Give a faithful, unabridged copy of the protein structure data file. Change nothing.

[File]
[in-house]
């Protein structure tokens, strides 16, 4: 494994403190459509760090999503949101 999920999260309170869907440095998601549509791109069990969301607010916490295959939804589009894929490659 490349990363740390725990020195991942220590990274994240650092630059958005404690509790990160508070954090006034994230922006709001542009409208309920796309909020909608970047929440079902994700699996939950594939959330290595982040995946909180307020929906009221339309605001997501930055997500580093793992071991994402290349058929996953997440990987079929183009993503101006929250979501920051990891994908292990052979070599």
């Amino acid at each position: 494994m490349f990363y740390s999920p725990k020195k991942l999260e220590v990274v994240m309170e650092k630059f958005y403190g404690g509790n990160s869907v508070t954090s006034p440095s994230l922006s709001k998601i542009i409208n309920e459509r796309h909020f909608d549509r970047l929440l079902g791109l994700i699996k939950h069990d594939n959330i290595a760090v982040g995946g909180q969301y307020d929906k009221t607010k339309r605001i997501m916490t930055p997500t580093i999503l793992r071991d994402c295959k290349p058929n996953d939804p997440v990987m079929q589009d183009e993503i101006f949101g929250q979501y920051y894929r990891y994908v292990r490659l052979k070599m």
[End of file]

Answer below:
[in-house]
């Protein structure tokens, strides 16, 4: 494994403190459509760090999503949101 999920999260309170869907440095998601549509791109069990969301607010916490295959939804589009894929490659 490349990363740390725990020195991942220590990274994240650092630059958005404690509790990160508070954090006034994230922006709001542009409208309920796309909020909608970047929440079902994700699996939950594939959330290595982040995946909180307020929906009221339309605001997501930055997500580093793992071991994402290349058929996953997440990987079929183009993503101006929250979501920051990891994908292990052979070599």
């Amino acid at each position: 494994m490349f990363y740390s999920p725990k020195k991942l999260e220590v990274v994240m309170e650092k630059f958005y403190g404690g509790n990160s869907v508070t954090s006034p440095s994230l922006s709001k998601i542009i409208n309920e459509r796309h909020f909608d549509r970047l929440l079902g791109l994700i699996k939950h069990d594939n959330i290595a760090v982040g995946g909180q969301y307020d929906k009221t607010k339309r605001i997501m916490t930055p997500t580093i999503l793992r071991d994402c295959k290349p058929n996953d939804p997440v990987m079929q589009d183009e993503i101006f949101g929250q979501y920051y894929r990891y994908v292990r490659l052979k070599m």